As they say, “cashflow is king”. Cashflow is the single biggest financial factor in a business. Cashflow is simply, “cash-in-hand” as opposed to what you may receive in the future. In this challenging economic environment, practices are looking to improve cashflow. One powerful way to increase cashflow is to collect patient payments at the time of service. In addition to improving cashflow, practices can reduce administrative costs, and provide a better patient experience. But before discussing the importance of collecting patient balances, let’s first understand what is included in a patient’s balance.
Patient balances typically consist of several different types of charges, including:
- Deductibles: This is the amount that a patient must pay before their insurance begins to cover their medical expenses.
- Copayments: This is a fixed amount that a patient must pay for each doctor’s visit or for each prescription drug.
- Coinsurance: This is the amount that a patient must pay for their medical expenses after their insurance has paid its share.
- Uninsured services: This includes services that are not covered by a patient’s insurance, such as cosmetic procedures.
Let’s consider all of the advantages of collecting patient balances at the time of service:
Increased likelihood of getting paid: It is important that you collect payment upfront. If you do not collect payment at the time of service, the likelihood of ever collecting it decreases. This occurs for many reasons. Patients may not remember what they have to pay for. They may assume that this is something insurance will cover. It is also possible that other financial priorities have emerged in their lives. They may also not pay attention to bills.Patients may also not understand why it was not collected at the time it was due if they truly owed that amount. After all, that is how payment for other things in their lives work.
- Cash flow improvement: When you collect patient balances at the time of service, you receive payment immediately, which improves your cash flow. This allows your practice to have a more consistent and predictable flow of revenue, which is critical for managing your financial stability.
- Reduced administrative costs: When patient balances are not collected at the time of service, practices must follow-up with patients for payment by sending patient statements, making phone calls, using collection agencies, and other efforts. This is time-consuming and increases administrative costs. By collecting balances at the time of service, practices can save time and money and reduce the need for additional staff.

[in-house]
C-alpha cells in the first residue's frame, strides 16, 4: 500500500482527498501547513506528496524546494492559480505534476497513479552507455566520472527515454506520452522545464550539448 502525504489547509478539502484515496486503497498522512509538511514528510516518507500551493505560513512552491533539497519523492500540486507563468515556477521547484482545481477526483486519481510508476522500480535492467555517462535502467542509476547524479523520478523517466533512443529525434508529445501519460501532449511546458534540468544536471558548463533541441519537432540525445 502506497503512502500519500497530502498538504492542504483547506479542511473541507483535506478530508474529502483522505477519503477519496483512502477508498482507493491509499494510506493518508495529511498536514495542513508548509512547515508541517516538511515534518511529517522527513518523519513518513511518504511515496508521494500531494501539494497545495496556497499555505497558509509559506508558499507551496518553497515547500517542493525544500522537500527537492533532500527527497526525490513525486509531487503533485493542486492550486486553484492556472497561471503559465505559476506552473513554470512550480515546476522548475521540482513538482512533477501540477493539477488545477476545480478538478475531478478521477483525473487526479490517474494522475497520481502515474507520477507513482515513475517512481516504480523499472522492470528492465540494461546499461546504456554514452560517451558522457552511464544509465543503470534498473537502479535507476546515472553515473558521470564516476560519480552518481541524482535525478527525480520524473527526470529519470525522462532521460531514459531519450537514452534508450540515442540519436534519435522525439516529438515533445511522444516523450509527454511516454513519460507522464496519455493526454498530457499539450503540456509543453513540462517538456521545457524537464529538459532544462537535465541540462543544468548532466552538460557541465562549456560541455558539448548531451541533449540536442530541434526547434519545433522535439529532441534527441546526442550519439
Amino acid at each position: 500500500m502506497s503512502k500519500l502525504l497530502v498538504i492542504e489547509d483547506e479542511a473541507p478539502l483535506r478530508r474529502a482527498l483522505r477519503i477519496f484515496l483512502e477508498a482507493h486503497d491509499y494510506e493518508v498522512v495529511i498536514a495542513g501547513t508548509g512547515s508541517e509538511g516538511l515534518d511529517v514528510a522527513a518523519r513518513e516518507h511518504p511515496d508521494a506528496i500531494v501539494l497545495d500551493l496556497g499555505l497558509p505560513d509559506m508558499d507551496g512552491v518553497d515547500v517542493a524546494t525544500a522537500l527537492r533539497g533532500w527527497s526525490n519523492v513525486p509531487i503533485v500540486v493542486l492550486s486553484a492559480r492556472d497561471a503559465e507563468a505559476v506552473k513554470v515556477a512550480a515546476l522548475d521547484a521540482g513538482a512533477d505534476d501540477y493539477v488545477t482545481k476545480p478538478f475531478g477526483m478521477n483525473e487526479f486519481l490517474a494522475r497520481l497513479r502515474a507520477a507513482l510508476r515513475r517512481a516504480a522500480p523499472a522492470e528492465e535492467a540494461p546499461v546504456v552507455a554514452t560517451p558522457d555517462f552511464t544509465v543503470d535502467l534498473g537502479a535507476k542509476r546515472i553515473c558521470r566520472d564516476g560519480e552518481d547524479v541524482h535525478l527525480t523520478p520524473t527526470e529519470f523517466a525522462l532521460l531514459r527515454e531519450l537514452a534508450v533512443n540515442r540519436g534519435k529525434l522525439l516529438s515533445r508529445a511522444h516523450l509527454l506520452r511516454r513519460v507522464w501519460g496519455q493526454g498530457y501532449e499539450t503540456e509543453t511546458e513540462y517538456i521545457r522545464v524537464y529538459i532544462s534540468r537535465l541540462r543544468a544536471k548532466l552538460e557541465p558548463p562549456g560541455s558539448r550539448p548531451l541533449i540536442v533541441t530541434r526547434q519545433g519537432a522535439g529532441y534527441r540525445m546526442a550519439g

- Better patient experience: Collecting patient balances at the time of service also provides a better patient experience. Patients can receive a clear explanation of their financial responsibility, understand what they are paying for, and they can take care of their payment obligations during their visit, which reduces the likelihood of receiving future patient billing, statements, and collection efforts. This transparency and clarity improvespatient trust, promotes patient loyalty, and increases patient retention.
How can you implement collecting patient balances upfront in your practice? Here are a few steps you should consider:
- Ensure your practice is setup to take payments through multiple payment channels. This includes cash, checks, credit cards, and electronic payments through payment services such as Zelle, Venmo, and PayPal. The broader the range of payment methods, the easier it will be to accommodate patient payment preferences.
- Train your front-office staff on a consistent step by step workflow to inform patients of their financial obligations and to collect deductibles, copays, and co-insurance amounts upfront at every applicable visit. Include a system to monitor this at the end of each day. Also collect amounts for services not covered by insurance. Provide Advance Beneficiary Notice (ABN) when required.
In conclusion, collecting patient balances at the time of service is a crucial aspect of healthcare billing and critical for practice financial health. By doing so, medical practices can improve their cash flow, increase the likelihood of ever collecting on patient balances, reduce administrative costs, provide a better patient experience, and increase patient trust. This is a win-win for both medical practices and patients.